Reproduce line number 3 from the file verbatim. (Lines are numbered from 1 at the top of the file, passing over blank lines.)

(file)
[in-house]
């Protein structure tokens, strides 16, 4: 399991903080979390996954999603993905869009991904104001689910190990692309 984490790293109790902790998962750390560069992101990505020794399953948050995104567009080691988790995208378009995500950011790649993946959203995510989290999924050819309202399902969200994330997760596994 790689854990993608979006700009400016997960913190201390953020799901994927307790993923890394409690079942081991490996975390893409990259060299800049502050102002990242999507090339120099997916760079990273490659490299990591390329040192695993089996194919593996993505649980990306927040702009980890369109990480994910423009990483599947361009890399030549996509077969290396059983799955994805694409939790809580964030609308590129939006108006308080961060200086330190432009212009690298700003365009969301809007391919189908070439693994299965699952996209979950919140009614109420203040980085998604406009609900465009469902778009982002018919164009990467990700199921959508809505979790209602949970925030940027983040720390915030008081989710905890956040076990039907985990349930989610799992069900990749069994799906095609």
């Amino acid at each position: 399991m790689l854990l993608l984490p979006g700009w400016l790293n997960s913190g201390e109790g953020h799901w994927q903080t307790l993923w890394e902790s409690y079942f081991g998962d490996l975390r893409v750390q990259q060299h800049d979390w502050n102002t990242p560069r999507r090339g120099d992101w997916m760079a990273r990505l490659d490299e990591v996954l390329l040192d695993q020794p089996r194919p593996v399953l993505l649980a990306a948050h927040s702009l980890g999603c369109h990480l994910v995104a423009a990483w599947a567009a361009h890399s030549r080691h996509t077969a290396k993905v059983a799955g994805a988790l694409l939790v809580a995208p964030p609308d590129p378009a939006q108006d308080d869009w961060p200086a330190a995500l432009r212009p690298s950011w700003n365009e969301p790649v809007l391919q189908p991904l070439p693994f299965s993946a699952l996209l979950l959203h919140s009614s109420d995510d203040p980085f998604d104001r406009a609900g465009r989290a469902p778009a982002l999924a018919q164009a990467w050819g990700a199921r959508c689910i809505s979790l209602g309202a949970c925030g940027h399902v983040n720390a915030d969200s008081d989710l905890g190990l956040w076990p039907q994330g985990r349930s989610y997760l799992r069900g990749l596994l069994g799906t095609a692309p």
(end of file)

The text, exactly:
């Amino acid at each position: 399991m790689l854990l993608l984490p979006g700009w400016l790293n997960s913190g201390e109790g953020h799901w994927q903080t307790l993923w890394e902790s409690y079942f081991g998962d490996l975390r893409v750390q990259q060299h800049d979390w502050n102002t990242p560069r999507r090339g120099d992101w997916m760079a990273r990505l490659d490299e990591v996954l390329l040192d695993q020794p089996r194919p593996v399953l993505l649980a990306a948050h927040s702009l980890g999603c369109h990480l994910v995104a423009a990483w599947a567009a361009h890399s030549r080691h996509t077969a290396k993905v059983a799955g994805a988790l694409l939790v809580a995208p964030p609308d590129p378009a939006q108006d308080d869009w961060p200086a330190a995500l432009r212009p690298s950011w700003n365009e969301p790649v809007l391919q189908p991904l070439p693994f299965s993946a699952l996209l979950l959203h919140s009614s109420d995510d203040p980085f998604d104001r406009a609900g465009r989290a469902p778009a982002l999924a018919q164009a990467w050819g990700a199921r959508c689910i809505s979790l209602g309202a949970c925030g940027h399902v983040n720390a915030d969200s008081d989710l905890g190990l956040w076990p039907q994330g985990r349930s989610y997760l799992r069900g990749l596994l069994g799906t095609a692309p």